Photo: Beata Zawrzel/NurPhoto via Getty Images

Tesla, struggling to turn the corner to profitability, will report its Q3 earnings after markets close Wednesday.

The big picture: Delivering more cars — and the electric carmaker already announced a record quarter on that front — isn't yet a recipe for financial health, especially as the lower margin Model 3, the best-selling EV in the U.S., is increasingly its dominant product.

Flashback: Tesla reported a net loss of $408 million in Q2. CEO Elon Musk said at the time that he expects to be "around breakeven" in Q3 and profitable in Q4.

Where it stands: Per MarketWatch, analysts polled by FactSet predict an adjusted loss of 46 cents per share. And they also report that for "the first time in more than a decade, Tesla is looking at a year-over-year dip in quarterly revenue."

What we're watching: Beyond the numbers, Tesla-watchers will have an ear out for updates on vehicles still in development, including the semi-truck and the Model Y crossover slated for production next year.

  • "The company will also likely provide an update on whether the pickup truck is still expected to launch next month, following a series of delays," CNBC reports.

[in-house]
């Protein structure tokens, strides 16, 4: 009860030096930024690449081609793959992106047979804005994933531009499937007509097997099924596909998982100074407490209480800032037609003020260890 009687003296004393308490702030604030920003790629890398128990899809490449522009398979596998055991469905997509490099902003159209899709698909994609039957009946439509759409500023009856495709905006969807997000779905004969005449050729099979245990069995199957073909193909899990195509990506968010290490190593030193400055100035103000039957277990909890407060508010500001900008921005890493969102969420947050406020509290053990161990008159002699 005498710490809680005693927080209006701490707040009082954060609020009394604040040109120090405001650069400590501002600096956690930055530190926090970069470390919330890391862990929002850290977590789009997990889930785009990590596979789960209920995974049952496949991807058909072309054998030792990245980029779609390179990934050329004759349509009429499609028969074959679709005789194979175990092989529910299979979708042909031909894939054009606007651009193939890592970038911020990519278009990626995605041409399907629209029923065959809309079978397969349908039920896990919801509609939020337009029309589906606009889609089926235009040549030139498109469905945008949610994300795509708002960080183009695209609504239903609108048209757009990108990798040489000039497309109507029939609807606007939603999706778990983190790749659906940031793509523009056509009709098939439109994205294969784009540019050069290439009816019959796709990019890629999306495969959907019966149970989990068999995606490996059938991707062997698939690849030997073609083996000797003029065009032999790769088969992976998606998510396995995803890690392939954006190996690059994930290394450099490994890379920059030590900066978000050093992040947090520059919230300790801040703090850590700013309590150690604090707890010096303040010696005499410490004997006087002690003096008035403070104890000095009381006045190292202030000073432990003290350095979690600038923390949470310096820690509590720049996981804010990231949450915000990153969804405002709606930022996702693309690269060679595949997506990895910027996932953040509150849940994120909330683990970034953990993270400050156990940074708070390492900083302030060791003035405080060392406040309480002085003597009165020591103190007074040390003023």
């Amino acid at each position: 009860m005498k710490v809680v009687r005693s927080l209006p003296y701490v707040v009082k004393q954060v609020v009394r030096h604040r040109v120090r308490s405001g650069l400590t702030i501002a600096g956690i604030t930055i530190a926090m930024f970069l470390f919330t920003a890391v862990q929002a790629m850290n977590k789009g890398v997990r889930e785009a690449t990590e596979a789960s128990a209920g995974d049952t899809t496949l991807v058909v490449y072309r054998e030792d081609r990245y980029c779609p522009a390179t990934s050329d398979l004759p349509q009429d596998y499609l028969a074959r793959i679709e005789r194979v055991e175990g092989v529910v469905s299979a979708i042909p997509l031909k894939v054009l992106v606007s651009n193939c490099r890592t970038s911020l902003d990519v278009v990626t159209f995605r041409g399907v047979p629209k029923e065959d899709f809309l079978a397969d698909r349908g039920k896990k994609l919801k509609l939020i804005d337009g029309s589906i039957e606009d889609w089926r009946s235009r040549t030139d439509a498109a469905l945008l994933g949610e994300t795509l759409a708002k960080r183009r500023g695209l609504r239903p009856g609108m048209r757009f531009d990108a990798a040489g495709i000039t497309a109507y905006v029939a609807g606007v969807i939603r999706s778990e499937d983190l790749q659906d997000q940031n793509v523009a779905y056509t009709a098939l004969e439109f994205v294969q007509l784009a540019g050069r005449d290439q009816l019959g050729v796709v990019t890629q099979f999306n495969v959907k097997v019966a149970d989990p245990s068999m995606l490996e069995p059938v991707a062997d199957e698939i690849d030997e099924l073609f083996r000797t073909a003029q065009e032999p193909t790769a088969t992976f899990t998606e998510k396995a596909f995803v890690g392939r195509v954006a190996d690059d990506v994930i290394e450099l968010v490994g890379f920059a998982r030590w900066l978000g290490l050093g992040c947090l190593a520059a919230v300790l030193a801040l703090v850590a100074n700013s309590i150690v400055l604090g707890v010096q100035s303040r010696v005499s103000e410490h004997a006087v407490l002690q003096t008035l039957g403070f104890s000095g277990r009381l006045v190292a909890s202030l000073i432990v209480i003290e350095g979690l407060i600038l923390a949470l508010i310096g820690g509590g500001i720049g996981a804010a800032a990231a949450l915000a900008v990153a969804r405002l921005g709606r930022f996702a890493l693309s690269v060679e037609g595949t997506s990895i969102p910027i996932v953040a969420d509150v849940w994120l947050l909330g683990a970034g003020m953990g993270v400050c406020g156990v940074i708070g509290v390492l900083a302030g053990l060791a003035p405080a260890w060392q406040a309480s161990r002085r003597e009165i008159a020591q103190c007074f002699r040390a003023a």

• Tesla's expansion into China, the world's biggest auto market, will also be in focus. "Tesla ... is conducting trial production runs at its new $2 billion China factory for the past several weeks and will sell some of the first cars from the plant to its employees," Reuters reported Wednesday morning.

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Reproduced from The Leuthold Group; Chart: Axios Visuals

The gap between the weighting of the five largest companies in the S&P 500 and the 300 smallest rose to the highest ever at the end of August, according to data from the Leuthold Group.

Why it matters: The concentration of wealth in a few massive U.S. tech companies has reached a scale significantly greater than it was before the dot-com bubble burst.

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Data: Fortune 500, Axios analysis of company statements, get the data; Chart: Andrew Witherspoon, Naema Ahmed/Axios

Big businesses continue to push funding toward fighting inequality and racism, with the 100 largest U.S. companies' monetary commitments rising to $3.33 billion since the death of George Floyd at the hands of Minneapolis police earlier this year, according to an Axios analysis.

Why it matters: The continued pace of funding commitments shows that months after Floyd's death there remains pressure for the wealthiest corporations to put their money behind social issues and efforts.